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Sunday, Oct 02, 2022

More than half of University of Hong Kong’s subjects rated among world’s best

More than half of University of Hong Kong’s subjects rated among world’s best

HKU’s dentistry programme climbs one rung to No 2 in the world.

Rankings of more than half of the subjects at the University of Hong Kong (HKU) have improved in a newly published global league, with its dentistry programme securing the No 2 spot.

Britain-based education information firm Quacquarelli Symonds (QS), which compiled the rankings of 15,200 subjects offered at 1,543 universities worldwide, also noted that HKU had 26 of its programmes listed among the top.

While that number is a drop from 28 in the previous league, the city’s top tertiary institution still outperformed many other universities in Asia.

The University of Hong Kong’s dentistry programme is rated second-best globally in the latest QS rankings.

“The University of Hong Kong’s share of top-50 programmes ensures that it remains the leading local institution and one of Asia’s very finest universities: only five universities across the continent have a higher number,” QS said.

Of the 205 programmes and faculty areas offered at nine local universities ranked by QS, 87 of them – or more than 42 per cent – climbed the rungs. Seventy fell in rankings, 43 remained unchanged, and the remaining five subjects were newly ranked.

The rankings were based on the reputations of the various programmes, rated by more than 100,000 academics and nearly 50,000 employers polled in surveys last year. The subjects’ impact and research citations were among other factors considered.

HKU had the most subjects slipping down the rankings among all local universities last year, but became the most improved institution in the latest edition. Of its 41 subjects rated this time, 23 rose in rankings while 12 dipped.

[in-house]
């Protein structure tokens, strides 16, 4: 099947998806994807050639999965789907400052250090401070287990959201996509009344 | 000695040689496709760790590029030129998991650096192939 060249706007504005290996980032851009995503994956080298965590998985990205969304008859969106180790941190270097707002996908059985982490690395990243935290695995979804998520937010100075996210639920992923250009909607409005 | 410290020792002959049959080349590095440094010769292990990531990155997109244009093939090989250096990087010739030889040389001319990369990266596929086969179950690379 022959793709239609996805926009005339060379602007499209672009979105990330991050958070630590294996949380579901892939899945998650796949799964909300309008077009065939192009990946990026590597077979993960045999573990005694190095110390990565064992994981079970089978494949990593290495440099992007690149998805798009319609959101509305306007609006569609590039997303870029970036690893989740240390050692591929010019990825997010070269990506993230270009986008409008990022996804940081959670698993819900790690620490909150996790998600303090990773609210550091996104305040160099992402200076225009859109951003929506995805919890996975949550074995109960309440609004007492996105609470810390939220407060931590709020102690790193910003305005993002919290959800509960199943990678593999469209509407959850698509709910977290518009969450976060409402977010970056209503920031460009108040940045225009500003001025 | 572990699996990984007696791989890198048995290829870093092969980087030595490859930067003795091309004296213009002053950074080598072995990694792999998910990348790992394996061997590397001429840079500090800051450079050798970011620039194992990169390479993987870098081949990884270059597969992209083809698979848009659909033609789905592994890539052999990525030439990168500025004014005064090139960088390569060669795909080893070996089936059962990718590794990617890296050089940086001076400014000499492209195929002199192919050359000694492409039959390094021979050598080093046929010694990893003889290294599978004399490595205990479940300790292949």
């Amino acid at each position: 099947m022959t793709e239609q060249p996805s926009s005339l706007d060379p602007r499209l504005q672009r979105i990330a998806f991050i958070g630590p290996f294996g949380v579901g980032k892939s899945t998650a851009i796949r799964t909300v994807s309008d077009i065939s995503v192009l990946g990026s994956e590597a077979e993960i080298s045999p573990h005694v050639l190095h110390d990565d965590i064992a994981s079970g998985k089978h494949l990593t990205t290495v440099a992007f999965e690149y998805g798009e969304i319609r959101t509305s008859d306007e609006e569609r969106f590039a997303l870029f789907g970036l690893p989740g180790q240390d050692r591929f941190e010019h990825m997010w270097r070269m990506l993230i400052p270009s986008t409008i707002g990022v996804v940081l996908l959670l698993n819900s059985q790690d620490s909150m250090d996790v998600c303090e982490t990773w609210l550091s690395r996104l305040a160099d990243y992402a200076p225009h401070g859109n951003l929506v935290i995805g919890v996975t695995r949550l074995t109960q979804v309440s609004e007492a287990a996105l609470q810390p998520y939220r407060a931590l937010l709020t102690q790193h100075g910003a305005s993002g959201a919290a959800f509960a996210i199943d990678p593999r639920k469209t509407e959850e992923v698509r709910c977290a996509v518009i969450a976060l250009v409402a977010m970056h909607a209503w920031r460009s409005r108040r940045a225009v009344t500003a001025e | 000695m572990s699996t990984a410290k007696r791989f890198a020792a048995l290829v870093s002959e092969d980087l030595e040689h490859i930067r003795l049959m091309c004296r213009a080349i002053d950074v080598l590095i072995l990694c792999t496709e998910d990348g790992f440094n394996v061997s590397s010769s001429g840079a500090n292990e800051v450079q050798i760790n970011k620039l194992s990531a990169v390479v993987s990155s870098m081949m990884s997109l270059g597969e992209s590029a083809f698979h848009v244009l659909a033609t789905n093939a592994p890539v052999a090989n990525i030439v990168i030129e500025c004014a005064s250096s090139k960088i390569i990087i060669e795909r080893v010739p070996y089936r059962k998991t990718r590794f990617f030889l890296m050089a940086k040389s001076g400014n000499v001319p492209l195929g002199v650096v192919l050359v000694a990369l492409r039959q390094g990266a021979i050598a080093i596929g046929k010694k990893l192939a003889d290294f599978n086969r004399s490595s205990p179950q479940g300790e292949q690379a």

Its dentistry programme, in particular, climbed one spot to be rated second-best globally. It topped the global list in 2016 to 2018, before dropping to fourth in 2019 and 2020.

HKU’s education and social policy administration programmes ranked eighth globally, with the latter leaping from 23rd in the previous rankings. Its communication and media studies programme had the biggest drop, from 27th globally to 36th.

Chinese University showed improvement in 18 subjects and dips in nine of 41 subjects in the latest rankings.

Chinese University (CUHK), meanwhile, had improvements in 18 subjects with dips in nine of its 41 ranked subjects.

CUHK’s communication and media studies programme, the university’s top-performing subject, slipped from 11th to 13th. Its education programme had the biggest improvement, rising from 47th to 33rd.

For Hong Kong University of Science and Technology (HKUST), eight of its 21 subjects rose in rankings while 11 dropped. Its business and management studies programme took 24th place, down two places from last year.

Elsewhere in Asia, both the National University of Singapore (NUS) and the University of Tokyo had 37 programmes ranked among the world’s top 50. The petroleum engineering programme at NUS, in particular, was deemed No 1.

A spokeswoman for CUHK said rankings were a way to evaluate a university’s contribution to society.

“Over the past five years, CUHK has been on an upward trajectory in its performance across all three major rankings, and we are very proud our contribution to transforming lives continues to be recognised around the world,” she said.

Eight of 21 subjects at the Hong Kong University of Science and Technology rose in rankings while 11 dropped.

HKU said the university would continue to strive to provide quality education for students and to achieve excellence and innovation in teaching and learning, research and knowledge exchange.

“We firmly believe that the work we are undertaking to achieve the aims outlined in our vision document with the commitment to being Asia’s Global University will enhance our international reputation,” HKU said.

A spokeswoman for HKUST said while rankings fluctuated for various reasons, they could serve as useful references to help an institution understand more about its performance and identify areas for improvement.


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